The quintessential stage mother was “Mama Rose” — Rose Havick — the mother of the Queen of Burlesque, Gypsy Rose Lee, and her sister, actress June Havoc. “Gypsy,” the story of Havick's role in the careers of her two daughters, is the current offering from the Davis Musical Theatre Company.
The production is directed by John Ewing and choreographed by Jason Hammond, who also plays Herbie.
The original award-winning musical was suggested by Gypsy Rose Lee's memoirs, with book by Arthur Laurents, music by Jule Styne and lyrics by Stephen Sondheim (still at the start of his career).
Rose is a dangerously obsessed woman with dreams of seeing her somewhat talented daughters achieve the stardom for which she herself is so hungry. The role was written for Ethel Merman, and Broadway has seen a long list of big names follow in her footsteps: Angela Lansbury, Tyne Daly, Rosalind Russell (who played the part in the movie), Bernadette Peters and Patti LuPone.
(Lansbury, Daly and LuPone all won Tony Awards for their performances; Merman lost to Gwen Verdon, in “Redhead.”)
In this DMTC production, Deborah Hammond has the role of a lifetime as Rose, and she makes the most of it. Hammond is powerful and unrelenting, and she has the big voice required by the role. Each of her numbers is a clear stand-out.
Hammond's real-life husband has the role of Herbie, the theatrical agent-turned-candy salesman-turned-theatrical agent who falls in love with Rose and hangs around for years, finding gigs for the act while waiting for Rose to marry him. Although the two Hammonds have been together and worked in theaters together for 30 years, this is their first shared appearance on stage.
Jason's Herbie is reminiscent of John C. Reilly, the mild-mannered husband from the film version of “Chicago”: a good guy who puts up with years of emotional abuse before finally giving up. Herbie's affection for Rose's daughters is touching.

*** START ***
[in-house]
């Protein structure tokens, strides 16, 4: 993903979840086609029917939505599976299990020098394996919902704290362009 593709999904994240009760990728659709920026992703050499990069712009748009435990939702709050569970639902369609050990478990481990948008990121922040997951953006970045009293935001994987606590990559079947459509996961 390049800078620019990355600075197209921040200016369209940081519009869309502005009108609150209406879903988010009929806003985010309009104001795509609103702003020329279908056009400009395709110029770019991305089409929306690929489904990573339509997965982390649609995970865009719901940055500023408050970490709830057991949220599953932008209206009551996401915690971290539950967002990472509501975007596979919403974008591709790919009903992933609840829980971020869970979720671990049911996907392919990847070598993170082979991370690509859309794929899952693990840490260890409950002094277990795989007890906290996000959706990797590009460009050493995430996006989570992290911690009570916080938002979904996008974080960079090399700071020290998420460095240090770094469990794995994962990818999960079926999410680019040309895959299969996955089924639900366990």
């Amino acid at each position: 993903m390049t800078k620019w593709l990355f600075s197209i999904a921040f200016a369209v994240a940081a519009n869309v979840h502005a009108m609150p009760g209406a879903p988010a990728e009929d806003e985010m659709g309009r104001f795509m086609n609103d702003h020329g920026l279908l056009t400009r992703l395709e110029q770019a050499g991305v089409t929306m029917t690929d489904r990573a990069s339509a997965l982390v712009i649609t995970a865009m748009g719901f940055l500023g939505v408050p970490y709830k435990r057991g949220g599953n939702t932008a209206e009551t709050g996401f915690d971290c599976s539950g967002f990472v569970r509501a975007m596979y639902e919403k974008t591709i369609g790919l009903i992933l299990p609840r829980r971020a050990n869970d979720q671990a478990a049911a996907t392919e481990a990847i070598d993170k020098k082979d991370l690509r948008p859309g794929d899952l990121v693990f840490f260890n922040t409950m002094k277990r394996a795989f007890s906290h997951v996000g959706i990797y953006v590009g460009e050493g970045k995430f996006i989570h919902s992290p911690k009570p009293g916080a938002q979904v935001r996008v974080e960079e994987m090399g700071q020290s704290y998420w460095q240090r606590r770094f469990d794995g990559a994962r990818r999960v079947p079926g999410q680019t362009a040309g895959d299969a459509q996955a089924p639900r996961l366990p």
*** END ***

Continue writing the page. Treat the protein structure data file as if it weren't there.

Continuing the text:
Camila Ortiz and Lizzy Carey are the young “Baby Louise” and “Baby June,” respectively: two girls who really don't want to be in show business, but who can't say no to their overbearing mother. Carey does an excellent high kick and has a shriek that annoys more than impresses.
The business of their growing up is beautifully handled by a clever bit of stagecraft and a strobe light.
The grown-up Louise and June are played by Amy Jacques-Jones and Danielle Hansen. June, the star of the show, runs away when she reaches adulthood and secretly marries Tulsa, one of the company dancers; he's played by Joshua James, who brings a likable earnestness to the role.
Jacques-Jones nicely portrays the innocence of a young woman, living in her talented sister's shadow, singing to a toy lamb on her birthday and wondering exactly how old she is. Jacques-Jones handles the bumbling attempts to be the kind of performer her sister was. She's persuasive during her sudden realization, as she dresses for her first “strip” number, that she really is pretty, after feeling like an ugly duckling for so long.
The actress hits each of the emotions spot-on.
“Gypsy” has several interesting minor characters, such as Uncle Jocko (Clocky McDowell), who runs a talent show for children, with all the frustrations that involves.
The various strippers are quite funny, as they try to explain to Louise that she needs to find her own gimmick. Monica Parisi is Tessie Tura, Christina Ray is Mazeppa (who does amazing things with a trumpet), and Karen Mo is Electra.
Steve Isaacson does triple duty in three minor roles, and makes each unique.
Jean Henderson's costumes hit the mark, whether for Uncle Jocko and his children, the outlandish costumes for the strippers, or the glamorous gowns for Louise.
Everything's coming up roses for DMTC, with this production.